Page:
When the analyses were conducted only on smartphones (vis-a-vis any mobile phone), the results were similar. The overall pattern of results indicates that, in general, technology ownership was not found to be linked in either positive or negative ways to children’s well-being. The researchers note it may be more important to study what children are doing with their technology than simply whether they own a phone.
“These are average trends on a population level,” Sun says. “There can still be individual differences. It doesn’t mean you can’t take your kid’s phone away if you think it’s taking too much sleep time.”
The team is conducting research on how people use their phones as part of the Stanford School of Medicine’s ongoing Human Screenome Project.
Also, the scientists note, the study did not give children completely unfettered access to phones, as their parents were making decisions about their technology use.
“To the level we can measure, the timing itself [of acquiring a phone] doesn’t seem to be a key factor because it’s happening in the broader context of parenting,” Robinson says. “It’s not an argument for kids to say to their parents, ‘See, there are no impacts of phones.’ Parents need to use their best judgment about what is right for their child, as indeed they seem to be doing.”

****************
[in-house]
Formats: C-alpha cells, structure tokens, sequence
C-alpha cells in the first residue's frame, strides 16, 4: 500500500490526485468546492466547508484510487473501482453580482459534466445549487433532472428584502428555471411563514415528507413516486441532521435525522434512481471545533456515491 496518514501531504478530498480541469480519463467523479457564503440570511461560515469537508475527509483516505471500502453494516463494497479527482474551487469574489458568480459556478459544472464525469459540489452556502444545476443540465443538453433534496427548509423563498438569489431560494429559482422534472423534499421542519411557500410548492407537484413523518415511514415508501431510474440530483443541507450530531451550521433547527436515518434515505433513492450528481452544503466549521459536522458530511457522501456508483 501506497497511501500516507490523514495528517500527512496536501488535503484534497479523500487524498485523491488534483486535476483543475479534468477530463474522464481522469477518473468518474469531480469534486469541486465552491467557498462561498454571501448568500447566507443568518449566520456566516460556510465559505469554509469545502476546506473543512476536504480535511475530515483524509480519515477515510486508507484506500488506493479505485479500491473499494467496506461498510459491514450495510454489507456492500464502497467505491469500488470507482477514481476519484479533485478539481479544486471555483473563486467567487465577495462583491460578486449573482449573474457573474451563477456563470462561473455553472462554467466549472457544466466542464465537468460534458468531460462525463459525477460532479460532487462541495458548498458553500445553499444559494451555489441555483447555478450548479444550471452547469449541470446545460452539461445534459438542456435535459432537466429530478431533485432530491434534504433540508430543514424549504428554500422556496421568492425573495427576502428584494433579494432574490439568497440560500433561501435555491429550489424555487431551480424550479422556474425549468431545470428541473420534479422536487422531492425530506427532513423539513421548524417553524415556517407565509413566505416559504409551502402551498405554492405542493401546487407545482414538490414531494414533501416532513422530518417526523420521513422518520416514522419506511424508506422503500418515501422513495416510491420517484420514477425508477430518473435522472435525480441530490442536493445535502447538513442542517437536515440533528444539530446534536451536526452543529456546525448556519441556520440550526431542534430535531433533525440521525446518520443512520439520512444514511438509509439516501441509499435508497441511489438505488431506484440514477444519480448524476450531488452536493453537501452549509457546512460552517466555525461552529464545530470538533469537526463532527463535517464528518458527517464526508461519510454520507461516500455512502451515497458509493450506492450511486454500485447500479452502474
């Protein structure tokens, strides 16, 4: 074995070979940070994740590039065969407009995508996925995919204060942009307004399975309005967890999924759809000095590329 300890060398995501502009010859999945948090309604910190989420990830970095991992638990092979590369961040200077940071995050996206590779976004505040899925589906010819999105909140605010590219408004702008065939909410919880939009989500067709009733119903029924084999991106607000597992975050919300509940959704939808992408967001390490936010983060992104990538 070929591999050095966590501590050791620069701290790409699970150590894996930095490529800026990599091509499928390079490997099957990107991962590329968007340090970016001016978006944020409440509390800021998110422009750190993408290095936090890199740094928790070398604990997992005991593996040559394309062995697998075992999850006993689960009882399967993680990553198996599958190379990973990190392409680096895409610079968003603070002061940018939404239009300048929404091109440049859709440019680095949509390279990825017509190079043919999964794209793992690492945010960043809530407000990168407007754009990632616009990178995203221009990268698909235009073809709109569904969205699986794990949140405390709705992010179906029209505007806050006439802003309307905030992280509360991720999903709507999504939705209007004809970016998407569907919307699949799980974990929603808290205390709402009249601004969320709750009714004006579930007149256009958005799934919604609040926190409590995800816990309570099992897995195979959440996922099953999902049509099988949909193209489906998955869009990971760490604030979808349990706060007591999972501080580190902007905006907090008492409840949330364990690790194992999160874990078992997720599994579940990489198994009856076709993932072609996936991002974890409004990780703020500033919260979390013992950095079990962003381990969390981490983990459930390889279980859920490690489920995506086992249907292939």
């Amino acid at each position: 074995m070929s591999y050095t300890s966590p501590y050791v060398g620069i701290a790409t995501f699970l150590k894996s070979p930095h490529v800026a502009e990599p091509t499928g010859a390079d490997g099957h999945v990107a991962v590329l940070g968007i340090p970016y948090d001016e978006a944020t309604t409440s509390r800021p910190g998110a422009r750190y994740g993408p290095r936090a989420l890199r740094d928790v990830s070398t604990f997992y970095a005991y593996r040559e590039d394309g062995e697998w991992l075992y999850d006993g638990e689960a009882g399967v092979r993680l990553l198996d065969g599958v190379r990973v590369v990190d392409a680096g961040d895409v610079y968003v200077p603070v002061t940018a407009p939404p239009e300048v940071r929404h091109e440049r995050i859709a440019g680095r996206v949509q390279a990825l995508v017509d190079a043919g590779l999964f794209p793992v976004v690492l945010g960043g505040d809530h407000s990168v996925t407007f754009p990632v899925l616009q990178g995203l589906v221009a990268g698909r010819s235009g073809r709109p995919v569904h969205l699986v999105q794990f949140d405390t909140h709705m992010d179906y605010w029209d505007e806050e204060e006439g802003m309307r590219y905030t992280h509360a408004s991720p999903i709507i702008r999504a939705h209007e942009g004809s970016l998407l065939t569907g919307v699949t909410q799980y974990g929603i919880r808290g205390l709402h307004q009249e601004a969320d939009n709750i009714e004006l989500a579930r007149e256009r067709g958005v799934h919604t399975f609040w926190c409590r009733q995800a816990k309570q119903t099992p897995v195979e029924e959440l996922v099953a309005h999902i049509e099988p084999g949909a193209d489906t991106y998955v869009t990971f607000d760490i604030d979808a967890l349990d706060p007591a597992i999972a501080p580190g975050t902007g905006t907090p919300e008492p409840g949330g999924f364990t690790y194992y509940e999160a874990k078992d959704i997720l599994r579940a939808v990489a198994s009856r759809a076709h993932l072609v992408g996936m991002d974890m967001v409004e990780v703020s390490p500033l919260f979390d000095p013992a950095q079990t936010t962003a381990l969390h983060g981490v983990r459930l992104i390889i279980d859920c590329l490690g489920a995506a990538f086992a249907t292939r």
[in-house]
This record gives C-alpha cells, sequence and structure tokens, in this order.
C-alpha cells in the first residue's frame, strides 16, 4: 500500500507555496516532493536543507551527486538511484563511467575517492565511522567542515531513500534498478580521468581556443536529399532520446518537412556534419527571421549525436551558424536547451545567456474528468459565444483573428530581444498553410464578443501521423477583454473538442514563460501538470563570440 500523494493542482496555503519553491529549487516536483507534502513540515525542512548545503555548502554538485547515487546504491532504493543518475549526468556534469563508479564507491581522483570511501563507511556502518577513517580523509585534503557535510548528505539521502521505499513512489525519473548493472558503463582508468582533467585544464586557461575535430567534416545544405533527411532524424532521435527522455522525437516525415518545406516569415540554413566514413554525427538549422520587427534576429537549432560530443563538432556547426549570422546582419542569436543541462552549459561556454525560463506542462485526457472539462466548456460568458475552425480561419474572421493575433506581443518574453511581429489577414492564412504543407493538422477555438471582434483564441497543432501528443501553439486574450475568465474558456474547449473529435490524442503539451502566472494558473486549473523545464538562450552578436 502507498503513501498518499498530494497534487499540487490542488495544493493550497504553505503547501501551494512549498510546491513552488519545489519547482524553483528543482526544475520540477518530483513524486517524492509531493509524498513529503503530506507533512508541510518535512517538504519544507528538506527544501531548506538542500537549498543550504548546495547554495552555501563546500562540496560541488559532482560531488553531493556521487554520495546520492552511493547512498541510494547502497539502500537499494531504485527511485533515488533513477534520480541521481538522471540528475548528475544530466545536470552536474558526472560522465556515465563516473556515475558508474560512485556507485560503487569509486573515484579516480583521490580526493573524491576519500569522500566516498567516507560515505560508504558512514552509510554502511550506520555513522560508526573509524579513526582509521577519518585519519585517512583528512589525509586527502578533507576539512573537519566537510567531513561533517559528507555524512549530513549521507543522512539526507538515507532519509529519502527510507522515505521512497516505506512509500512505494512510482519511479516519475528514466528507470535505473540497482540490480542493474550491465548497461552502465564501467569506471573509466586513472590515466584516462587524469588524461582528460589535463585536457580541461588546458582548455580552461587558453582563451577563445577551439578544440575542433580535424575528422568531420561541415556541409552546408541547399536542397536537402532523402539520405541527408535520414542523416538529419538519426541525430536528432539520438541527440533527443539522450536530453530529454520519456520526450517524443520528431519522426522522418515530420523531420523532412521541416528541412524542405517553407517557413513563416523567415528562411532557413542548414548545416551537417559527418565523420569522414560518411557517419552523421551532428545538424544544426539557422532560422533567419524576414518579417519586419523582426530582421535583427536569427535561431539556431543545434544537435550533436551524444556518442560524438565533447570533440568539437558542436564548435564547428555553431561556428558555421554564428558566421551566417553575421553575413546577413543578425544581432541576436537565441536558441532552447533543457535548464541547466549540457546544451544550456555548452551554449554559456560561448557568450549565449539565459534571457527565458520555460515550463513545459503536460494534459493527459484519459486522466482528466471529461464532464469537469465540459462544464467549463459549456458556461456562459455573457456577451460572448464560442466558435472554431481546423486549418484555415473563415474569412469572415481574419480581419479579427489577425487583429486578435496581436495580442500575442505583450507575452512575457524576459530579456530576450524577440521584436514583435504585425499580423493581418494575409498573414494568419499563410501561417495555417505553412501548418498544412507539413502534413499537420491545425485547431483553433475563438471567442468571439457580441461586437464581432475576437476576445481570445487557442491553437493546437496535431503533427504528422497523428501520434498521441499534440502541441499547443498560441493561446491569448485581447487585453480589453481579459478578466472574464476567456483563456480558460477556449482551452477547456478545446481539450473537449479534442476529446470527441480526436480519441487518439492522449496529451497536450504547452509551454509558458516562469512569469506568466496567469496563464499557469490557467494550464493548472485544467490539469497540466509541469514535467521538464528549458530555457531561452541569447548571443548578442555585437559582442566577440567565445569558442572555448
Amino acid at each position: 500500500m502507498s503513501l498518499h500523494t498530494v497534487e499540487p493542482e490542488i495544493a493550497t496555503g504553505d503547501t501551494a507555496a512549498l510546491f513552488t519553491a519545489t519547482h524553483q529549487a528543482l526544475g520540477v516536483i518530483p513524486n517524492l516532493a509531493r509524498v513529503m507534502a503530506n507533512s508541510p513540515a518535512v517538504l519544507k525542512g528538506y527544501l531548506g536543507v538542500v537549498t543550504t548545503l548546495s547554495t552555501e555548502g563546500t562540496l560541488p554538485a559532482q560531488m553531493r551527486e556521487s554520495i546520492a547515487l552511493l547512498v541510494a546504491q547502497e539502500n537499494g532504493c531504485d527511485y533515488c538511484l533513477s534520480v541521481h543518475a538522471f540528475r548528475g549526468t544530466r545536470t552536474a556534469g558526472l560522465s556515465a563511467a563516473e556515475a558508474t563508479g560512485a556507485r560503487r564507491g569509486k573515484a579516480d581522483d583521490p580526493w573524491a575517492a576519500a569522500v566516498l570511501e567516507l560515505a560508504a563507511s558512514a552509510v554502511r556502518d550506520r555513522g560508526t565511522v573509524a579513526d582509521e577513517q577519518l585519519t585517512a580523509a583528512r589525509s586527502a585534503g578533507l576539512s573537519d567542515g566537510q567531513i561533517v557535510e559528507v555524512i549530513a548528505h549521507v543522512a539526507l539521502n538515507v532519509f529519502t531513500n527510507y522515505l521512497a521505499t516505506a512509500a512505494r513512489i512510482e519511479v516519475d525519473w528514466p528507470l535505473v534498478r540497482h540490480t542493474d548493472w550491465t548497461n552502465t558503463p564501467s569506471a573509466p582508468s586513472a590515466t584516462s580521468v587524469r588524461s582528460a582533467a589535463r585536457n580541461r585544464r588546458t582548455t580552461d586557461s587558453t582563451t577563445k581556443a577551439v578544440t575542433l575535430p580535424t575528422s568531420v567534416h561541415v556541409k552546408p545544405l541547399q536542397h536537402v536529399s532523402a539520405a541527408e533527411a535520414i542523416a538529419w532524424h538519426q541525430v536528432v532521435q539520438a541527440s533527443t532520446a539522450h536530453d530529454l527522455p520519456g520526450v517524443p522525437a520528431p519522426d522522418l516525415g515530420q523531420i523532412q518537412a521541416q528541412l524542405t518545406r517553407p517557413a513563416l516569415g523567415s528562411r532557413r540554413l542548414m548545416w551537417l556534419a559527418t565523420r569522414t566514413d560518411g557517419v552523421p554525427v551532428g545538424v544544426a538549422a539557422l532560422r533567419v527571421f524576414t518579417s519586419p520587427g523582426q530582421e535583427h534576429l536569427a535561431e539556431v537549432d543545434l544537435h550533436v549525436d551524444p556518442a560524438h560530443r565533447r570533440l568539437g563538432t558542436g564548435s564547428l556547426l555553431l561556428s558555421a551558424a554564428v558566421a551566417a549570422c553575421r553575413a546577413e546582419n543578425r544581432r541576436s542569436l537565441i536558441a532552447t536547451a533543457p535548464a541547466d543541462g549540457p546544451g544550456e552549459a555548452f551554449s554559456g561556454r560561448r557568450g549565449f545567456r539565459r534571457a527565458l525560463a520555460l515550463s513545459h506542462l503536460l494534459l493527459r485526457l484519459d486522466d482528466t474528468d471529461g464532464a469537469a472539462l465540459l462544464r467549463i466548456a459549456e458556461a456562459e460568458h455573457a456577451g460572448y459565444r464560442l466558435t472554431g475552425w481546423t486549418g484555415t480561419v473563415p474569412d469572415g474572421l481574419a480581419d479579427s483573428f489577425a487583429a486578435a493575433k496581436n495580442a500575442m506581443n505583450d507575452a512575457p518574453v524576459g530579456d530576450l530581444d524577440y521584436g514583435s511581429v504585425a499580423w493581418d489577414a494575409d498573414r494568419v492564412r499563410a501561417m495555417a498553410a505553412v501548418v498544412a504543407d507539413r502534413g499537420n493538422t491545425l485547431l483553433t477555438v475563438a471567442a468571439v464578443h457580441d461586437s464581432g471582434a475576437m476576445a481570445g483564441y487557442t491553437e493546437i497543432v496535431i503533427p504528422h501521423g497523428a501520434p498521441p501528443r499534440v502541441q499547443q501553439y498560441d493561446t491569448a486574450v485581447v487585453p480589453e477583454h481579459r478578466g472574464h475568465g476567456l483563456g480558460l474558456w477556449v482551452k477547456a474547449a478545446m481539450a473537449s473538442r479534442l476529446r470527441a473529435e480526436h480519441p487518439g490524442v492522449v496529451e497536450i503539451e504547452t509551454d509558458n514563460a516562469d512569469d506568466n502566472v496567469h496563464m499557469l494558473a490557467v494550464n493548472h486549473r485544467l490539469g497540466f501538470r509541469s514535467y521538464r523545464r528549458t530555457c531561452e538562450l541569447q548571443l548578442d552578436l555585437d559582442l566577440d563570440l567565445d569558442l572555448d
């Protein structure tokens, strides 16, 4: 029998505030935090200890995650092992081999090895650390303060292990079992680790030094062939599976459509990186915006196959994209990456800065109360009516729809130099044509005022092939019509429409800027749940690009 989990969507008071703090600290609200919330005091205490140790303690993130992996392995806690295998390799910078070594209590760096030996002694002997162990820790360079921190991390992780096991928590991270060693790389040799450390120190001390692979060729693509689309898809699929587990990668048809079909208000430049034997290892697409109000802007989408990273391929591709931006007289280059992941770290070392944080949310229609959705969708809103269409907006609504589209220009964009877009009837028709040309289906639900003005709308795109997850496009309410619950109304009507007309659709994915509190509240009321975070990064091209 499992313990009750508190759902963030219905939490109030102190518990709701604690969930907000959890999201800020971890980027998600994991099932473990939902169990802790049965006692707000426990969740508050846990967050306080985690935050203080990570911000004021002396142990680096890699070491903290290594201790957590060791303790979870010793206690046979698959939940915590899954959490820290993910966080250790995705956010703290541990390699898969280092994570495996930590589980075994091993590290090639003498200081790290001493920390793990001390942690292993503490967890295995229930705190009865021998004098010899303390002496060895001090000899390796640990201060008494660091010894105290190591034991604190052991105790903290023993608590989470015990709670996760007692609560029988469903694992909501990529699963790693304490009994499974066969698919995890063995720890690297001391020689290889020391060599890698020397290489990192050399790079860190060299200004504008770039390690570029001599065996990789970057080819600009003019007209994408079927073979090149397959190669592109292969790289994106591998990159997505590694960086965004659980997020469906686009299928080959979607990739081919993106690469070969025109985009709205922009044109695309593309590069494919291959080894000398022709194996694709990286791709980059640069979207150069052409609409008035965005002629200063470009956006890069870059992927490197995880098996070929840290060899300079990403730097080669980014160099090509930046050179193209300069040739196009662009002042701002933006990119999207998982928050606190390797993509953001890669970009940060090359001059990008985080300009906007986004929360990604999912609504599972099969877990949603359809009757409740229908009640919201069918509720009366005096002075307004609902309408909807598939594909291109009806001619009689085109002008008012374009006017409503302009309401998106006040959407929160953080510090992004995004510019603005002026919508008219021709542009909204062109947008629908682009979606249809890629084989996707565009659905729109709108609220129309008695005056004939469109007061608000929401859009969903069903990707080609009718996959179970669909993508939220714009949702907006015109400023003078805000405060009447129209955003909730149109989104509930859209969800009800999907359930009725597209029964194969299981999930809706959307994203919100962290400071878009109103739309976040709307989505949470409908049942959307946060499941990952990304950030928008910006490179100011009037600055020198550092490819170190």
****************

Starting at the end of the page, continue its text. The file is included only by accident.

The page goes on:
The research team includes members of Stanford Bio-X, the Stanford Cardiovascular Institute, the Stanford Wu Tsai Human Performance Alliance, the Stanford Maternal and Child Health Research Institute, the Stanford Cancer Institute, and affiliates of the Stanford Institute for Human-Centered Artificial Intelligence and the Stanford Woods Institute for the Environment.
The National Heart, Lung, and Blood Institute; the Stanford Data Science Scholarship; the Stanford Maternal and Child Health Research Institute; and the Stanford Medicine Department of Pediatrics funded the work.
Source: Stanford University